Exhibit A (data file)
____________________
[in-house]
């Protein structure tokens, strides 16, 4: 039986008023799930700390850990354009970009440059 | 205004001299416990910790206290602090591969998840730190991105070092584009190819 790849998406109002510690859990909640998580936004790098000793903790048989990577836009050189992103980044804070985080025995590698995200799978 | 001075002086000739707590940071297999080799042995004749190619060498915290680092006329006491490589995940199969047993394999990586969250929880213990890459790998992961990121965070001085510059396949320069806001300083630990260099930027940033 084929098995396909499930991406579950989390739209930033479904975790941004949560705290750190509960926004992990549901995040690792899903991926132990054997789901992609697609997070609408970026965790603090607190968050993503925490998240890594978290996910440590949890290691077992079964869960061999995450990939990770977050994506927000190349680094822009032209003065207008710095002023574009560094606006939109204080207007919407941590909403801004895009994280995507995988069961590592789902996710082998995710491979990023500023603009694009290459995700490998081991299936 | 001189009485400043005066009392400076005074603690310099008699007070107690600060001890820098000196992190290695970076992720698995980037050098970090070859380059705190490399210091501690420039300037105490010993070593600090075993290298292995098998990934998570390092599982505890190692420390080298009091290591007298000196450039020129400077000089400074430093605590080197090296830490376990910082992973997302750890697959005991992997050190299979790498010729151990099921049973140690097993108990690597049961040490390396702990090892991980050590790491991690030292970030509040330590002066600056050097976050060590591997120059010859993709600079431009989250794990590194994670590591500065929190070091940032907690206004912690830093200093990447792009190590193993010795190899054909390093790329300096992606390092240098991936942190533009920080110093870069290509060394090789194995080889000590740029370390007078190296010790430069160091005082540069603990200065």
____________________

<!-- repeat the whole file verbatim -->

[in-house]
């Protein structure tokens, strides 16, 4: 039986008023799930700390850990354009970009440059 | 205004001299416990910790206290602090591969998840730190991105070092584009190819 790849998406109002510690859990909640998580936004790098000793903790048989990577836009050189992103980044804070985080025995590698995200799978 | 001075002086000739707590940071297999080799042995004749190619060498915290680092006329006491490589995940199969047993394999990586969250929880213990890459790998992961990121965070001085510059396949320069806001300083630990260099930027940033 084929098995396909499930991406579950989390739209930033479904975790941004949560705290750190509960926004992990549901995040690792899903991926132990054997789901992609697609997070609408970026965790603090607190968050993503925490998240890594978290996910440590949890290691077992079964869960061999995450990939990770977050994506927000190349680094822009032209003065207008710095002023574009560094606006939109204080207007919407941590909403801004895009994280995507995988069961590592789902996710082998995710491979990023500023603009694009290459995700490998081991299936 | 001189009485400043005066009392400076005074603690310099008699007070107690600060001890820098000196992190290695970076992720698995980037050098970090070859380059705190490399210091501690420039300037105490010993070593600090075993290298292995098998990934998570390092599982505890190692420390080298009091290591007298000196450039020129400077000089400074430093605590080197090296830490376990910082992973997302750890697959005991992997050190299979790498010729151990099921049973140690097993108990690597049961040490390396702990090892991980050590790491991690030292970030509040330590002066600056050097976050060590591997120059010859993709600079431009989250794990590194994670590591500065929190070091940032907690206004912690830093200093990447792009190590193993010795190899054909390093790329300096992606390092240098991936942190533009920080110093870069290509060394090789194995080889000590740029370390007078190296010790430069160091005082540069603990200065």